Academic journal article Journal of Biblical Literature

Deuteronomy 24:5 and King Asa's Foot Disease in 1 Kings 15:23b

Academic journal article Journal of Biblical Literature

Deuteronomy 24:5 and King Asa's Foot Disease in 1 Kings 15:23b

Article excerpt

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1 Kings 15:22-24 provides one of the few notations of royalty with a disease in the books of Kings.

(22) Then King Asa made a proclamation to all Judah, none was exempt: they carried away the stones of Ramah and its timber, with which Baasha had been building; with them King Asa built Geba of Benjamin and Mizpah. (23) Now the rest of all the acts of Asa, all his power, all that he did, and the cities that he built, are they not written in the Book of the Annals of the Kings of Judah? But in his old age he was diseased in his feet. (24) Then Asa slept with his ancestors, and was buried with his ancestors in the city of his father David; his son Jehoshaphat succeeded him.1

This summary of Asa's reign shows several classic indicators of Deuteromonistic (Dtr) redaction. These include references to a source, to the king's death and burial, and to the name of his successor.2 Likewise, the introduction to Asa's reign earlier in the chapter (vv. 9-15) presents Asa as a praiseworthy king, in part, because he follows laws presently recorded in Deuteronomy. According to vv. 12-13, he removed temple prostitutes (cf. Deut 23:17; 1 Kgs 14:24) and an Asherah image (cf. Deut 12:3; 1 Kgs 14:23). The use of Deuteronomic standards to evaluate Asa in his introduction as well as notations of his age at his accession to the throne, his length of reign, and his mother's name suggest Dtr editorial work. As the material surrounding the notation about Asa's disease reflects common Dtr concerns, scholars have often puzzled over the comment in v. 23b, since Dtr rarely records royal diseases. While commenting on Asa's illness, Mordechai Cogan observes, "As a rule, Dtr did not note royal illnesses; the only other instance recorded in Kings concerns the leprosy of Azariah (2 Kgs 15:5), which led to his quarantine and removal from office, and Hezekiah's disease (2 Kgs 20)."3 For some scholars, the scarcity of such notations in Dtr suggests that these notations do not help to articulate Dtr's theological or ideological positions.4Moreover, the fact that Dtr praises all three of the kings who have a recorded illness (Asa [1 Kgs 15:11-13]; Azariah [2 Kgs 15:3]; and Hezekiah [2 Kgs 18:3-7a]) may argue against interpreting Dtr's notations of their illnesses as divine punishments. Thus, although the early history of interpretation speculates on possible theological meanings of Asa's foot disease, contemporary scholars often prefer diagnostic to theological speculation. Recent diagnoses include gout, dropsy, gangrene, peripheral obstructive vascular disease, and prostate cancer, among others.5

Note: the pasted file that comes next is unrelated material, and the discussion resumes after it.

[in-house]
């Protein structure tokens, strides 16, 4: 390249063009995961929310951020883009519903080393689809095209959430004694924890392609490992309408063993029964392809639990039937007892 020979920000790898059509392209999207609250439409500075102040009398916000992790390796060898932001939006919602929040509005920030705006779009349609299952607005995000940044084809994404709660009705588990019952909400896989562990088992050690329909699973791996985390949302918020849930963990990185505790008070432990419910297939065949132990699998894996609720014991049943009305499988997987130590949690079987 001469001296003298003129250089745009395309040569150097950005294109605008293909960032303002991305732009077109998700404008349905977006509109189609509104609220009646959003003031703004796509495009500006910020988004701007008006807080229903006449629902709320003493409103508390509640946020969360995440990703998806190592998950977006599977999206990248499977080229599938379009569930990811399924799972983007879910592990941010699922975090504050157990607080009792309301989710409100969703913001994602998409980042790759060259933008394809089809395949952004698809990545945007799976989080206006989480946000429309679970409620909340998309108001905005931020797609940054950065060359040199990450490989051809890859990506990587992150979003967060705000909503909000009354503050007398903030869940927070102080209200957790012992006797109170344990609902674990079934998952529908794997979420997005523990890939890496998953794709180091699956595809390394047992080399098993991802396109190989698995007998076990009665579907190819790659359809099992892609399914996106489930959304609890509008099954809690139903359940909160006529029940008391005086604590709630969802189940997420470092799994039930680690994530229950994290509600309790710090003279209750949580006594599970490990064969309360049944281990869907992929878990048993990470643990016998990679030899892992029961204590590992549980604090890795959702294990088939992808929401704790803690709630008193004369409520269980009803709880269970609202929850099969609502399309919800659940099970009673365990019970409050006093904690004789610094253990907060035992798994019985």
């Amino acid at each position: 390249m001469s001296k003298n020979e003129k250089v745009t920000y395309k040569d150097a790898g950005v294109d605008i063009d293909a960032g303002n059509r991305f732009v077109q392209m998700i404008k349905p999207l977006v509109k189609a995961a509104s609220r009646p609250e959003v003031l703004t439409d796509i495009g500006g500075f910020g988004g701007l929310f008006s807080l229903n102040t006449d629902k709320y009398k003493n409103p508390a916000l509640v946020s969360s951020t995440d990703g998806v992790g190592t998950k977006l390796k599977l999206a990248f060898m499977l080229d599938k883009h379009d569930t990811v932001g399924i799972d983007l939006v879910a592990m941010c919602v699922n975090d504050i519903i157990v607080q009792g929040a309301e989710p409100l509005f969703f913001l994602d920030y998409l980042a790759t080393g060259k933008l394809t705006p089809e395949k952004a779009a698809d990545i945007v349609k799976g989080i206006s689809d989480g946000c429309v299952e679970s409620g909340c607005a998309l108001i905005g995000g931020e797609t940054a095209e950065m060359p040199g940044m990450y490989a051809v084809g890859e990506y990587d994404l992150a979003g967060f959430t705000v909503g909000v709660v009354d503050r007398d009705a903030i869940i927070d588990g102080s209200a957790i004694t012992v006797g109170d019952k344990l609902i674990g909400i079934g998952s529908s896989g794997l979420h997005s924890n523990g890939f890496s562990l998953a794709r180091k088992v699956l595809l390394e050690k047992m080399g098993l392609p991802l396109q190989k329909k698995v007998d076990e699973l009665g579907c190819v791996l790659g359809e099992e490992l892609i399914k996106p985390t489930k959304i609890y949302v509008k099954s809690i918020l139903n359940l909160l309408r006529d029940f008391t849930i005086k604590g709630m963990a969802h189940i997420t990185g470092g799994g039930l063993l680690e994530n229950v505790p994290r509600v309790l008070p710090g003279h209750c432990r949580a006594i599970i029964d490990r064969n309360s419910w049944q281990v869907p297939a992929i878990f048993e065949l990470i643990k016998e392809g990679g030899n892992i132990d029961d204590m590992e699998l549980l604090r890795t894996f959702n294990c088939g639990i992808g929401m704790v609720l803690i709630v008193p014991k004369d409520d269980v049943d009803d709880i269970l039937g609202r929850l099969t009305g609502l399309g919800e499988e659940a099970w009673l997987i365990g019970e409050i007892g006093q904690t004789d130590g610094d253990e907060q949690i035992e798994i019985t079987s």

Diagnostic speculation alone, however, does not explain why the notation regarding Asa's foot disease in v. 23b appears in the middle of a text that otherwise contains several indicators of Dtr redaction. After all, Dtr does not show a concern for medical diagnosis in its rare notations of royal illnesses elsewhere in Kings. Instead, it explicitly attributes Azariah's skin disease to divine causation (2 Kgs 15:5a) and presents Hezekiah's illness as under divine control (2 Kgs 20:1-11).6 Since Dtr places these other royal illnesses within a theological rather than diagnostic framework,7 one should take into account the (largely Deuteronomic) theological standards by which Dtr evaluates Asa (e.g., 15:12-13) when interpreting his foot disease. This article argues that v. 23b develops a connection between Asa's building projects in vv. 22-23a and a law presently recorded in Deut 24:5. As with his removal of temple prostitutes and Asherah images earlier in the chapter, Dtr evaluates Asa's building projects by Deuteronomic standards.

Interpreters have noticed links between Deut 24:5 and 1 Kgs 15:22-23 since at least the time of the Talmud, which understood Asa's disease as a form of punishment for violating Deut 24:5 and identified the disease as a type of gout (...), which felt like needles in Asa's flesh (b. …

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